Lots of glasses now come with a selection of lenses as standard, although the variety and quality of these usually has a bearing on the price.
The first choice with lenses is in choosing whether you want something with two individual lenses or large one-piece integrated lens. In performance terms, the one-piece lenses usually have a great degree of coverage, as they don’t have a complete gap where the nose bridge sits, and will often be constructed to come further around the side of the head, meaning you won’t get that irritating effect when the lens ends right in the corner of your vision.
The great thing about a set of glasses that come with interchangeable lenses is that it increases their versatility. Like I said at the top, glasses are useful year-round and in almost all conditions, but you need the right lenses, so having one set with interchangeable lenses makes sense. We think the two key lenses you need are one set of tinted lenses for when it’s sunny, and a set of clear ones for when the weather’s not so good and you’re looking to protect your eyes from insects, stones and the wind.
Of course, if you get a set of photochromic lenses (that change tint according to light intensity) then you’ve solved both problems with just the one. But you can buy a whole variety of different tints now, everything from wildly coloured mirrored lenses (great for riding in bright sunshine and if you’re aiming for the ‘pro’ look), to tints that claim to improve visibility in specific conditions. For example, a lens with a yellow/orange tint is a good bet for low light conditions.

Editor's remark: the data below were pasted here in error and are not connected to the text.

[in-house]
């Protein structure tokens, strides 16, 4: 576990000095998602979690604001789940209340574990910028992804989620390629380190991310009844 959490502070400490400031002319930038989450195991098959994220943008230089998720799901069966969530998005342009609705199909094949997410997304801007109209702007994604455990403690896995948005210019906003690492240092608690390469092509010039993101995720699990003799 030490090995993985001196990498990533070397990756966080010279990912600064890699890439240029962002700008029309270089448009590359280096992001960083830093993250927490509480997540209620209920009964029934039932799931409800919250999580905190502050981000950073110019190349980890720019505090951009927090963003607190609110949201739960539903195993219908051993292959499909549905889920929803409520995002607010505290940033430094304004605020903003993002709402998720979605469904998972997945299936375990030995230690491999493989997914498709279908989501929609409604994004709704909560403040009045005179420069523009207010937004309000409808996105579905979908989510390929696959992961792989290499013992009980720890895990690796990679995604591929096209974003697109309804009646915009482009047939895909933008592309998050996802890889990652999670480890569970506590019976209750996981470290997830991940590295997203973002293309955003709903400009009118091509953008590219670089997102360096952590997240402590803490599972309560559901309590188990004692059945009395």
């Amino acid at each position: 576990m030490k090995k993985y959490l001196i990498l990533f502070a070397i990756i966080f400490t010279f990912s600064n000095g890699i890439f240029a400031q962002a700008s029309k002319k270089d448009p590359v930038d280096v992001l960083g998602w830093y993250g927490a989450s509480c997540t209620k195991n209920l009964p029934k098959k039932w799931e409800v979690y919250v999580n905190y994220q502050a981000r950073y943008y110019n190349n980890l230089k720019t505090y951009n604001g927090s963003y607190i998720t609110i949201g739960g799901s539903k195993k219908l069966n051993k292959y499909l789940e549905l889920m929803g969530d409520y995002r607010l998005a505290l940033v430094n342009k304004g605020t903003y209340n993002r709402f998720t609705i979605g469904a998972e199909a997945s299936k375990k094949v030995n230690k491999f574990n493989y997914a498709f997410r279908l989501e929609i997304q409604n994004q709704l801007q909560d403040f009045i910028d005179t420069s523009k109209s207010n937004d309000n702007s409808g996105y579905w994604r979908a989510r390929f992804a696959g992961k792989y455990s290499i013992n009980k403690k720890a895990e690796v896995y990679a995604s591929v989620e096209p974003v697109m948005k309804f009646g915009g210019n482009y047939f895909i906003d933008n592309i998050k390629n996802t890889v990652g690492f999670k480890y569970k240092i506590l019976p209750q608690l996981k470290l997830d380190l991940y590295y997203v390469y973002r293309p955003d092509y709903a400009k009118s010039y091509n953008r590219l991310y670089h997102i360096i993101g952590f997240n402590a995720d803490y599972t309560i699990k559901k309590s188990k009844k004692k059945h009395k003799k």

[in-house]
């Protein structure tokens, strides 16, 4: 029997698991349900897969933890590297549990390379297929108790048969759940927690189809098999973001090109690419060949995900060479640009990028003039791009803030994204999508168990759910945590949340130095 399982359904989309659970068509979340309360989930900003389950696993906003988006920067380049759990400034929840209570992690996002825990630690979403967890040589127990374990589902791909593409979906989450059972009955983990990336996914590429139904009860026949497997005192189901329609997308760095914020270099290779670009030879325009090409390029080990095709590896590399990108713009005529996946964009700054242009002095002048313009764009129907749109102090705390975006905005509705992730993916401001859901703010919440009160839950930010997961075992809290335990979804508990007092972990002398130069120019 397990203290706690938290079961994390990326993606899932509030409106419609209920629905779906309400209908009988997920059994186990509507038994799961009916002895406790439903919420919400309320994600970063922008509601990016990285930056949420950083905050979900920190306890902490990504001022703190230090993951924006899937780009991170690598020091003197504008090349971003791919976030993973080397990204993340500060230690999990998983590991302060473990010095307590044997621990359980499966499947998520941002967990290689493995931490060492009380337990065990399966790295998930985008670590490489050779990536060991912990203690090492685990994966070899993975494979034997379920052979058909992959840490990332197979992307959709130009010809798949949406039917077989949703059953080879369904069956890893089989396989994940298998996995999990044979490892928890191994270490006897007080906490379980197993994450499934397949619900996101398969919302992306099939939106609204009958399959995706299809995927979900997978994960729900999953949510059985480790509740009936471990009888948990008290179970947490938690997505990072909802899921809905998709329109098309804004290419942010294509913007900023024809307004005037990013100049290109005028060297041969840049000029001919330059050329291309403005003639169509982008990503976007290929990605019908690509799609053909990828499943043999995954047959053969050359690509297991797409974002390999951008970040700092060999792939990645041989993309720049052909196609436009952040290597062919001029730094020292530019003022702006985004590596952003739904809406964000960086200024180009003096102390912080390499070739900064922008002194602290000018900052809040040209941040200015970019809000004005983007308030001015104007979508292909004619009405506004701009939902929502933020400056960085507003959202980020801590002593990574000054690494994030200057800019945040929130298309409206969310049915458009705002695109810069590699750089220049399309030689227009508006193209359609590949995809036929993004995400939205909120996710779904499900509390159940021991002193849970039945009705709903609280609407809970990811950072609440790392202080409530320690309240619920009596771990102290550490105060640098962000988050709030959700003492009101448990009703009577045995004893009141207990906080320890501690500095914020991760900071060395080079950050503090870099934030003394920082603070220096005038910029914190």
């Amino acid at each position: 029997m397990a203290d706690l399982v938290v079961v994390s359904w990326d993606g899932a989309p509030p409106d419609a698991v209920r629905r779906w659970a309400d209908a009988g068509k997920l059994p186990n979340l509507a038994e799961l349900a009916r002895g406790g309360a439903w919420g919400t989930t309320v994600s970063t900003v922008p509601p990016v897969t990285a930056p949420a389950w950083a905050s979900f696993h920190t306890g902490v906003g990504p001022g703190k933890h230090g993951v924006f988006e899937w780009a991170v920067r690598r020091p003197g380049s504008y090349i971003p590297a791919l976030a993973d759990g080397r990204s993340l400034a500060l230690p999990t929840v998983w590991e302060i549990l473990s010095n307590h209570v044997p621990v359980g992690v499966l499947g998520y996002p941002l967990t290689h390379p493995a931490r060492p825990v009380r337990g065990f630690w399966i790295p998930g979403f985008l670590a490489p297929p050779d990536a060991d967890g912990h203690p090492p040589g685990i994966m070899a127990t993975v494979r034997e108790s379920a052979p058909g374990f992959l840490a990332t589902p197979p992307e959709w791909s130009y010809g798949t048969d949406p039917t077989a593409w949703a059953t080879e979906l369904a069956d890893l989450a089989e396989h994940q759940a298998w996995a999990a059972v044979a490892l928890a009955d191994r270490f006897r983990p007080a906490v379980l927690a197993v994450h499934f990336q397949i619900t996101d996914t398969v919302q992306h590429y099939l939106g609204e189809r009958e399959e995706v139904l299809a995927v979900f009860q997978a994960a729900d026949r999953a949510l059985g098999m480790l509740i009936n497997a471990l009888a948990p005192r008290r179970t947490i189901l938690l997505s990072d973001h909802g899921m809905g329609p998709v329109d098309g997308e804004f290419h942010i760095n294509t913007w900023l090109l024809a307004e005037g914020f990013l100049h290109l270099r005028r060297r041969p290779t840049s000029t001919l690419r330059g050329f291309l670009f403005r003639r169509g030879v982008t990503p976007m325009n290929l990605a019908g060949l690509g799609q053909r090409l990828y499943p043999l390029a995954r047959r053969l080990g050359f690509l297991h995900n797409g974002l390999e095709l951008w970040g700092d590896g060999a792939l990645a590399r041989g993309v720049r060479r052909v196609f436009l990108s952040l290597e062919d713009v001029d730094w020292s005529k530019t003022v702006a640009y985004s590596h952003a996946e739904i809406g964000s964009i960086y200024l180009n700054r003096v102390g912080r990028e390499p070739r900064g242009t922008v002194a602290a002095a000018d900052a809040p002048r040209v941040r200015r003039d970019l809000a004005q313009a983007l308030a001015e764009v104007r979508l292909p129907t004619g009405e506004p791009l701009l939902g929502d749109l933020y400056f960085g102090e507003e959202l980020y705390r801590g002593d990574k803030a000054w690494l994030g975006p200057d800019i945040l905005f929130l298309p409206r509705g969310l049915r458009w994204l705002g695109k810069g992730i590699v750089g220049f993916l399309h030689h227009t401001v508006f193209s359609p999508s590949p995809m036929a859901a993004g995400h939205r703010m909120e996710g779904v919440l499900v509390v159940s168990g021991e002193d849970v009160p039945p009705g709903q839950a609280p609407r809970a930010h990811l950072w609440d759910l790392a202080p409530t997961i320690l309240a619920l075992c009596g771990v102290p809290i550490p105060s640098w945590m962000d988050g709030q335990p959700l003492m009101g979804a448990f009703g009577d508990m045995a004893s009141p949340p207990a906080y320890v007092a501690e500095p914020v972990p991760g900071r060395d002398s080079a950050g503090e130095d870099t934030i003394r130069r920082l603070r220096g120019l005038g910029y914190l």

Whether each individual lens works or not isn’t really the right question to ask, as they all almost undoubtedly have some merit, but whether you really need seven different lenses for your one set of glasses is probably the more pertinent question. Pick and choose the lenses you’re most likely to need. Plus, changing lenses all the time can be a bit of a pain.
A lot of glasses with interchangeable lenses will be supplied with at least two options, while many brands will also offer a wider range of aftermarket lenses, which you can pick and choose from.
Finally, as far as lenses are concerned, one useful extra that some have is an anti-scratch coating. At some point the chances are you’ll get into a situation where something tries to scratch the lenses, even if it’s just small stone that kicks off the road. Anti-scratch coating is just an added layer of protection that means you won’t ruin the lenses quite as easily. Having said that, it’s worth keeping in mind that nothing will keep your glasses in better condition than simply looking after them…